Think about the last time you visited a website that had a significant amount of text content. When you were on the site did you?

  1. Read each and every bit of copy carefully and meticulously
  2. Scan over the page at the speed of light, trying to pick out keywords in line with your goals so you knew which content was worth taking the time to read

If you chose one, congratulations on being part of an elite group of 0.00001% of internet users. If you chose 2, you are like absolutely everybody else on the web. The reality is, we have very little attention to give individual pieces of content these days. When we land on a website we want to get to the content that will allow us to solve our problem or achieve our goal as quickly as possible. The way we do this on the web is by scanning text for keywords that are important to us, stopping on content that contains those keywords and then consuming that content in detail. Headings that contain important keywords allow us to do just that.

Imagine you are looking for a specific service on a business website and the information is displayed like this (This is placeholder text because I don't have time to create copy for three fake services, forgive me):

Chances are, you would immediately start scanning the text, looking for keywords that are semantically related to your desired service to help your zone in on something worth your time and effort. Having to do this is annoying and unnecessary. More often than not, this type of layout would actually cause someone to leave your site and look for a competitor with easier-to-navigate content.

Now what if the page were displayed like this:

Although this updated design is not going to win any Awards, its use of clear, concise headings allow the user to immediately identify and apply their precious attention to the service content relevant to them. Users appreciate layouts like this because they save time and mental effort.

Key Takeaways

  • People have limited attention to give. To keep users engaged, make use of headings containing signal keywords so they can quickly and efficiently zone in on the content relevant to them
  • Use these headings to break content up into semantically related chunks

Use Lists Where You Can

The value of lists is rooted in an insight, beautifully summed up by Hoa Loranger from Nielsen Norman Group:

The Web is usually not the place for long, narrative writing. Instead, Web readers prefer copy formatted for ease of scanning, which allows them to easily skip through chunks of text to get to areas of interest.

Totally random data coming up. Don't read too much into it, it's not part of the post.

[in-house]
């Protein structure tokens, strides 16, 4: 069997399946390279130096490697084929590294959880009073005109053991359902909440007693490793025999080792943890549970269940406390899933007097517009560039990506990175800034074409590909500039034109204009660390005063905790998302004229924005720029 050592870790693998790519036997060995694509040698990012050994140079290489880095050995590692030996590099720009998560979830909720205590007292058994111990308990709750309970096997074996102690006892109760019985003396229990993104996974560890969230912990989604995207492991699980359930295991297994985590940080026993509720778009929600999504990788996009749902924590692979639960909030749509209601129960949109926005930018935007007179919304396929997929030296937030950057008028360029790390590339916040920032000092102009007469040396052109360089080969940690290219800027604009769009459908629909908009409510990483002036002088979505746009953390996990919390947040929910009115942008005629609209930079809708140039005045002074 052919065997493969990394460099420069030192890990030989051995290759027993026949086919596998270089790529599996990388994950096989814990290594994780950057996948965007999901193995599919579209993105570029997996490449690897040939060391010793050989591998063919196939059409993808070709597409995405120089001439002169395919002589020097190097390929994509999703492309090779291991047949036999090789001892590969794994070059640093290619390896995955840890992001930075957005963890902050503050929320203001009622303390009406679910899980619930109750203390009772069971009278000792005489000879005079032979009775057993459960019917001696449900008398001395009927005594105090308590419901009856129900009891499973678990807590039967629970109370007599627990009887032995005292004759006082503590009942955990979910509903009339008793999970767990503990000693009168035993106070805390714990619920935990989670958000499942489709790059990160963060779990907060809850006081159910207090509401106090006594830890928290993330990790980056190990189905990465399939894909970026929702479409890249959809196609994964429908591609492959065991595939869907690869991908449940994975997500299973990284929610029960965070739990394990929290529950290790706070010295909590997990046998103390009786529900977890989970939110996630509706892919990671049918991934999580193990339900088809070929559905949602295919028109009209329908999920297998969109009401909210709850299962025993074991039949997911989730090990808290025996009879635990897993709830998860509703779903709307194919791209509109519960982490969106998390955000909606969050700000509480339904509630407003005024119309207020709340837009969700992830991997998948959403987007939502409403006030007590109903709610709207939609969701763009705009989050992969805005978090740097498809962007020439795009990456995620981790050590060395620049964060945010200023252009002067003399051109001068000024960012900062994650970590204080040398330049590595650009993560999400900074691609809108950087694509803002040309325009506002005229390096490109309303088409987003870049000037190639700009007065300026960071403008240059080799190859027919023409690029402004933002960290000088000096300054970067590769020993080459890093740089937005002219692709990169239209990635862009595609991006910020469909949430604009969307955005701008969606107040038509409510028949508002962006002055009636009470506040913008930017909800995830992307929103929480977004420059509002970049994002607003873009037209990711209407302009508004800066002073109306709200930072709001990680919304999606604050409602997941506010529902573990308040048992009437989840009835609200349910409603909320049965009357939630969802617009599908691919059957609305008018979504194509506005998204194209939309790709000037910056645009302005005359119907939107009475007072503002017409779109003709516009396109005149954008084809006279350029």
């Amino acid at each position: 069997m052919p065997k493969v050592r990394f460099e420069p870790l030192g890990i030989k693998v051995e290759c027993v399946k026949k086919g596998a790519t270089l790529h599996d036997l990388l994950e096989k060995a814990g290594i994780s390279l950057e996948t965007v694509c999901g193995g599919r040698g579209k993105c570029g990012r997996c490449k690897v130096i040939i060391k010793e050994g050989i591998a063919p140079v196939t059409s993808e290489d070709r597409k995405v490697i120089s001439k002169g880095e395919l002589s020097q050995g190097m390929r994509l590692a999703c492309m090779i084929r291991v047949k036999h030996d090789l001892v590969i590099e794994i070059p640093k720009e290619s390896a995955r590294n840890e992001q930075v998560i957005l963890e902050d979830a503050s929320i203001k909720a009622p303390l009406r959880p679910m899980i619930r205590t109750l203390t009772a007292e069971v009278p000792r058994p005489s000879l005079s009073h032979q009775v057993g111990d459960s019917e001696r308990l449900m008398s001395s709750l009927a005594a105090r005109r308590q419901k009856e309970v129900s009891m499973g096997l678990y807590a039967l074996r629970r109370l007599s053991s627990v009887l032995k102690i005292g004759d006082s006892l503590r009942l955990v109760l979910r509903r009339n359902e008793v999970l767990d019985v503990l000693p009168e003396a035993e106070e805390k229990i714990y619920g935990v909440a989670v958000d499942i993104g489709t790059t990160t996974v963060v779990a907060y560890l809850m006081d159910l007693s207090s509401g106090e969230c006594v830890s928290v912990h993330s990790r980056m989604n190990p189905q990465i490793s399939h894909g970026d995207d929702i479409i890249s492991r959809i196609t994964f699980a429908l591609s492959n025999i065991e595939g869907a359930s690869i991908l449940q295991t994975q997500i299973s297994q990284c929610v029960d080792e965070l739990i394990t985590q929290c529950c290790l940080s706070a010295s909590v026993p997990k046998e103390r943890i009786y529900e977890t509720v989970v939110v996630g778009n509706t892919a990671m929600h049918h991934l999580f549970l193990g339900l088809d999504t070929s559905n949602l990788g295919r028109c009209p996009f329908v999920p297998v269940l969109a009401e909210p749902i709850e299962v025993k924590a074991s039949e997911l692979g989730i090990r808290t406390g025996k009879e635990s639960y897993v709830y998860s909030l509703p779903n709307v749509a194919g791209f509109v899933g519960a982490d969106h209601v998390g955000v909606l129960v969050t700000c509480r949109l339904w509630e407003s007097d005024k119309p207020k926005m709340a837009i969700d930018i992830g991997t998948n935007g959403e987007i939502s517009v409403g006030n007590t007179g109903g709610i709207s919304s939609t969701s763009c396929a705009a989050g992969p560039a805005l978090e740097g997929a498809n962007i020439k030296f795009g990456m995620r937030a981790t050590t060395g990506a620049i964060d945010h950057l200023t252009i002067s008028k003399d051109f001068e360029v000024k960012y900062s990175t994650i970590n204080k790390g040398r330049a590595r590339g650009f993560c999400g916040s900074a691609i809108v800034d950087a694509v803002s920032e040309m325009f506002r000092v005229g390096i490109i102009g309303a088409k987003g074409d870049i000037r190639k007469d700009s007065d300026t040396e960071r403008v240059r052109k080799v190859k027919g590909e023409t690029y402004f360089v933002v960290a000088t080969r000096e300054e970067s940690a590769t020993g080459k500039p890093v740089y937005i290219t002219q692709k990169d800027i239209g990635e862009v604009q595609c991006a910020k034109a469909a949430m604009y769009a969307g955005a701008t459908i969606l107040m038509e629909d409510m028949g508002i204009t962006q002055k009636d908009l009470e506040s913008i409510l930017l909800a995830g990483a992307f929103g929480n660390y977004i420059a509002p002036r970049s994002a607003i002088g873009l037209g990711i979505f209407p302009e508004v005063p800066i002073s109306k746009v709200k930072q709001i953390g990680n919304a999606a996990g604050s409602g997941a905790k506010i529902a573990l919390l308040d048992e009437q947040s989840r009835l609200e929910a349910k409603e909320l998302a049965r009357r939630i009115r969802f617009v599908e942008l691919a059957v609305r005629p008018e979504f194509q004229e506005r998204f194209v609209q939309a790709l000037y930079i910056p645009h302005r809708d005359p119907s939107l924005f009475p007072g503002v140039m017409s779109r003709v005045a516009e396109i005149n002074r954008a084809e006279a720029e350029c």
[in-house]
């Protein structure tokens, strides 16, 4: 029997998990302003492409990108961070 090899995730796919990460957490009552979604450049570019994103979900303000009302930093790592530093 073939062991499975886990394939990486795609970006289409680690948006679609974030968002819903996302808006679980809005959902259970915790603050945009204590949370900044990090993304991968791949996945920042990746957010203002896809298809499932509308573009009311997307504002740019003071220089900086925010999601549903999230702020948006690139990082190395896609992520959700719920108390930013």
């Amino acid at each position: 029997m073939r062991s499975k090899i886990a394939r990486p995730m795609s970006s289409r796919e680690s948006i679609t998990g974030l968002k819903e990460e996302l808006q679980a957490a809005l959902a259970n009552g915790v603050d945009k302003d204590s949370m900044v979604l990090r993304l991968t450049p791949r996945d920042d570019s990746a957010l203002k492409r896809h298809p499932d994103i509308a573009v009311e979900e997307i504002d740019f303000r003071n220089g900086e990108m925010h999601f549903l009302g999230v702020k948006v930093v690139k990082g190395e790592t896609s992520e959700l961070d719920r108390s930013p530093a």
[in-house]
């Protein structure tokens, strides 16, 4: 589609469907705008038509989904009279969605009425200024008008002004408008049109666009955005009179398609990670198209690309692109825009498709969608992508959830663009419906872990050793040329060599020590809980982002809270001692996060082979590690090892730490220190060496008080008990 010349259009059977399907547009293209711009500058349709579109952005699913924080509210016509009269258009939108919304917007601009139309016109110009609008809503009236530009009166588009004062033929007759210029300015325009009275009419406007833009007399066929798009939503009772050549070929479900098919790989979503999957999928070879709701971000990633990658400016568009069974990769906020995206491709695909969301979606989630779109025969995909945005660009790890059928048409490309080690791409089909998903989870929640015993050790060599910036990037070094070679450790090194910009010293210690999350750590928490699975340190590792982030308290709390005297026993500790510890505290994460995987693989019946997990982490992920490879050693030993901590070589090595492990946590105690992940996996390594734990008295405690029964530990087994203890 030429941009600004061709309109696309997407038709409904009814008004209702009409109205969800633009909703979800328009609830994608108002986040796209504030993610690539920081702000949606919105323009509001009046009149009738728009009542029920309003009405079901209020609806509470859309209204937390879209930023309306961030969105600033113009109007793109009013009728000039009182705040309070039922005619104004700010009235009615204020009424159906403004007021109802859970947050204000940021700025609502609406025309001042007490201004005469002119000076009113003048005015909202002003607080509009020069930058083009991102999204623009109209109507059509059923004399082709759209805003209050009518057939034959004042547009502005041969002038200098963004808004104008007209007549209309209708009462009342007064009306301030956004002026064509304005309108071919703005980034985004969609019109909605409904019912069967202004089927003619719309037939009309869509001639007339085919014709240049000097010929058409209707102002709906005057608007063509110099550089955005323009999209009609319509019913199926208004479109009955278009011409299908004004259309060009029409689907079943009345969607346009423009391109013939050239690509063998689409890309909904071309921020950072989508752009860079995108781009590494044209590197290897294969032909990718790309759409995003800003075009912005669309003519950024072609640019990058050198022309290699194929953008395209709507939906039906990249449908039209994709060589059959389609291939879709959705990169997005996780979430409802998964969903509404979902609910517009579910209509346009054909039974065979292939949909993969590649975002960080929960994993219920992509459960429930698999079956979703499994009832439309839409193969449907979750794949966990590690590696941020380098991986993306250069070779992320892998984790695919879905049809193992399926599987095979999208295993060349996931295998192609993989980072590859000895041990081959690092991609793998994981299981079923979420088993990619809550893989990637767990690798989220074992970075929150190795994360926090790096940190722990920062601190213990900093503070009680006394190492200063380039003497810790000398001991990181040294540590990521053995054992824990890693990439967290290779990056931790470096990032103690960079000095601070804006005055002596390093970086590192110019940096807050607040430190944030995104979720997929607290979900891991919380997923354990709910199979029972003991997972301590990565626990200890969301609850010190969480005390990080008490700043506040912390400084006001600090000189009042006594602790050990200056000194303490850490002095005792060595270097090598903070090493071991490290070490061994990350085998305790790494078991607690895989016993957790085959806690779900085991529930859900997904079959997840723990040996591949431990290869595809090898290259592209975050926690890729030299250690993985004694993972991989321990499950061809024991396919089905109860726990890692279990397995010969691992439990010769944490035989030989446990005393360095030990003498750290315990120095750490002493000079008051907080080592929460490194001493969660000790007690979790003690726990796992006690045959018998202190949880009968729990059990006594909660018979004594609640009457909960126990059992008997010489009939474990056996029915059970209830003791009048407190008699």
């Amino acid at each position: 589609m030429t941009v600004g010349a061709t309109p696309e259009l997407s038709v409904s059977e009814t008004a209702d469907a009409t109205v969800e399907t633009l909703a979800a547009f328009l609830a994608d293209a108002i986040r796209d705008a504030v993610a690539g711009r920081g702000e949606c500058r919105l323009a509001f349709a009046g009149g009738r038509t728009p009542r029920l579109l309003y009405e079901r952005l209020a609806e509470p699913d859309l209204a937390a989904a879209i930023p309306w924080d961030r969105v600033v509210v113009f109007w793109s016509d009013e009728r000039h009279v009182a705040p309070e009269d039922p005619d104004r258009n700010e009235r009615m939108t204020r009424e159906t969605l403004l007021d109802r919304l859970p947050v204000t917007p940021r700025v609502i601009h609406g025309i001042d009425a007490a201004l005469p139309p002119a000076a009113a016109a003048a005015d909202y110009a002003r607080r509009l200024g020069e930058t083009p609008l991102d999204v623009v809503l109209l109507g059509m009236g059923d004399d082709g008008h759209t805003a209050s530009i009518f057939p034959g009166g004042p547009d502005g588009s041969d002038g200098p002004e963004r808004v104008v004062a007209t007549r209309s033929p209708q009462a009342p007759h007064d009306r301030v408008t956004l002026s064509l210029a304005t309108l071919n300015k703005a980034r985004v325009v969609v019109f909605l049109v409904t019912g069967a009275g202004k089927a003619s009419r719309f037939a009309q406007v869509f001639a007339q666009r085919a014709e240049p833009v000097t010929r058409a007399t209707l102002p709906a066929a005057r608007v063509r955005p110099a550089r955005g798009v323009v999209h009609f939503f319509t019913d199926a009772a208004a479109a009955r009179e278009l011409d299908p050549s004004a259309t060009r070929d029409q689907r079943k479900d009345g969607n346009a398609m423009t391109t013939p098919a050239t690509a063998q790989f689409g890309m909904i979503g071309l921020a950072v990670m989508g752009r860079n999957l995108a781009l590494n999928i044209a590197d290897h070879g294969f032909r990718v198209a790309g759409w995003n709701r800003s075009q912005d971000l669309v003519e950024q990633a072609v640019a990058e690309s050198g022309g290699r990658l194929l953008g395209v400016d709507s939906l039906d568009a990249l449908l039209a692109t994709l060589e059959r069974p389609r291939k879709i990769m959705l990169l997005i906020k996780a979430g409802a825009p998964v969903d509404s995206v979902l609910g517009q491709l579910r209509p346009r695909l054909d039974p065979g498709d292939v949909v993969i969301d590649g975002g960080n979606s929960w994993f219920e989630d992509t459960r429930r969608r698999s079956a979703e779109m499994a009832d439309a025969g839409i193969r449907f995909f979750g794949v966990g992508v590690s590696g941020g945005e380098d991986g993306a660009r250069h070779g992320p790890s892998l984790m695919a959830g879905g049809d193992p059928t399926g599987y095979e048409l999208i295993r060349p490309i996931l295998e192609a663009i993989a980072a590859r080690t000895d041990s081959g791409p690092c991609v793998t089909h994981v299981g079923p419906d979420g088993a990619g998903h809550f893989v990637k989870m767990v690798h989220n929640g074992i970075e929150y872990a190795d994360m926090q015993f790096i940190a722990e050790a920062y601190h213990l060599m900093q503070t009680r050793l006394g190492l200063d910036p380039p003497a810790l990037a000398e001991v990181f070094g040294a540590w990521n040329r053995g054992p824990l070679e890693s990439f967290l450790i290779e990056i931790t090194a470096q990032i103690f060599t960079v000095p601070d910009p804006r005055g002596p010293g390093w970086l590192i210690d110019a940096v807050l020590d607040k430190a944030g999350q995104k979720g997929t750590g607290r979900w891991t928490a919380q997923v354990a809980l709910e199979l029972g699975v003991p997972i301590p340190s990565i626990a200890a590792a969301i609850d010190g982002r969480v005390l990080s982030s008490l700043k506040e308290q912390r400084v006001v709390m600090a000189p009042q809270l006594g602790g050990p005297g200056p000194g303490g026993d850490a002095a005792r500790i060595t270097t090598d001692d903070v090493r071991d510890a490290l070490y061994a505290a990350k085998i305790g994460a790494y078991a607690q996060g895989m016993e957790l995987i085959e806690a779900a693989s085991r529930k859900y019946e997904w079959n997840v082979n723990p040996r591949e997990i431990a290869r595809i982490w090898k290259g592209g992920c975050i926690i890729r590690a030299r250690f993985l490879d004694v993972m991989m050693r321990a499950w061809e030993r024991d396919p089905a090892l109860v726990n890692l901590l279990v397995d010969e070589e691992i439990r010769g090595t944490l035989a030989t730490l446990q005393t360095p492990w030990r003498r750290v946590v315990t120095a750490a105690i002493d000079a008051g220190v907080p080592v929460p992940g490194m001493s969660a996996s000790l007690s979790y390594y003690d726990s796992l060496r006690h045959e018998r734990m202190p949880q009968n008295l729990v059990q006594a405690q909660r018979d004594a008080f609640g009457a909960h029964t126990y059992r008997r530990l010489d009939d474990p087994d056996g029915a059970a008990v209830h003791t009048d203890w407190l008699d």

People like lists because they highlight key information and make it easy to consume. a long, drawn out paragraph in contrast is more work to get through and is therefore more likely to be ignored. If you have a series of important bits of information, put them into a list wherever possible.

Take the example below, starting with a paragraph that could easily be converted to a list:

This could be transformed into a list as follows:

The result is text content that is more scannable, and allows the reader to see and understand the steps with less effort.

Key Takeaways

  • Lists make it easy for people to find information quickly and efficiently
  • If in doubt, put it in a list

Text Containers Should Be Narrow

Just because you have 1440px or 1920px worth of monitor does not mean you have to use all of it, especially when it comes to text content. Wide text is difficult to read in general. It makes scanning tricky and causes readers to use their place, often resulting in them reading the same line twice or accidentally skipping lines they haven’t read yet. Narrow content is far easier to read.

Medium makes use of narrow content to enhance readability:

The above screenshot was taken on a 1920px x 1080px monitor. The max width set on the container wrapping text is 692px, much less than half of the total screen size. Be like Medium. Avoid the temptation to span your text over the entire screen on desktop devices.